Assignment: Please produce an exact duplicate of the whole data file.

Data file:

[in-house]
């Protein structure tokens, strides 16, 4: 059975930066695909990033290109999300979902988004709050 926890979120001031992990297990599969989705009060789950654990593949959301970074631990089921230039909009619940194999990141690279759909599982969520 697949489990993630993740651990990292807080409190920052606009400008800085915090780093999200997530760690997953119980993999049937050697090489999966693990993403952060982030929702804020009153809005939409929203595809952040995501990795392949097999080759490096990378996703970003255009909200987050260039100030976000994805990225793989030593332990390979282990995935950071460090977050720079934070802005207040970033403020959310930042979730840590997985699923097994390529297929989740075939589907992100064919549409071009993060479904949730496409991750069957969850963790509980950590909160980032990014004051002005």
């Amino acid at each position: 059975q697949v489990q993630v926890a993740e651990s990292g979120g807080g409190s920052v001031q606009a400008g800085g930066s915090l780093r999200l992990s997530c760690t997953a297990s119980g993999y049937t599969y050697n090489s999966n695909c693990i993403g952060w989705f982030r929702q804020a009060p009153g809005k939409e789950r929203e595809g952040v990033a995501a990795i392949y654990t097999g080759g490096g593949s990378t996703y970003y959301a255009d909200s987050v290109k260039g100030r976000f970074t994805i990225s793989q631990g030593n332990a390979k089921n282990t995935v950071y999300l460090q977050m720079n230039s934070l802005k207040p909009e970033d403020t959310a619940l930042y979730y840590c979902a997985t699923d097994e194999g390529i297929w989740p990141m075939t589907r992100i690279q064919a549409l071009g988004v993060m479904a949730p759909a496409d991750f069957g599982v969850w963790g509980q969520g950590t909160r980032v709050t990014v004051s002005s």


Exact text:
[in-house]
């Protein structure tokens, strides 16, 4: 059975930066695909990033290109999300979902988004709050 926890979120001031992990297990599969989705009060789950654990593949959301970074631990089921230039909009619940194999990141690279759909599982969520 697949489990993630993740651990990292807080409190920052606009400008800085915090780093999200997530760690997953119980993999049937050697090489999966693990993403952060982030929702804020009153809005939409929203595809952040995501990795392949097999080759490096990378996703970003255009909200987050260039100030976000994805990225793989030593332990390979282990995935950071460090977050720079934070802005207040970033403020959310930042979730840590997985699923097994390529297929989740075939589907992100064919549409071009993060479904949730496409991750069957969850963790509980950590909160980032990014004051002005």
């Amino acid at each position: 059975q697949v489990q993630v926890a993740e651990s990292g979120g807080g409190s920052v001031q606009a400008g800085g930066s915090l780093r999200l992990s997530c760690t997953a297990s119980g993999y049937t599969y050697n090489s999966n695909c693990i993403g952060w989705f982030r929702q804020a009060p009153g809005k939409e789950r929203e595809g952040v990033a995501a990795i392949y654990t097999g080759g490096g593949s990378t996703y970003y959301a255009d909200s987050v290109k260039g100030r976000f970074t994805i990225s793989q631990g030593n332990a390979k089921n282990t995935v950071y999300l460090q977050m720079n230039s934070l802005k207040p909009e970033d403020t959310a619940l930042y979730y840590c979902a997985t699923d097994e194999g390529i297929w989740p990141m075939t589907r992100i690279q064919a549409l071009g988004v993060m479904a949730p759909a496409d991750f069957g599982v969850w963790g509980q969520g950590t909160r980032v709050t990014v004051s002005s």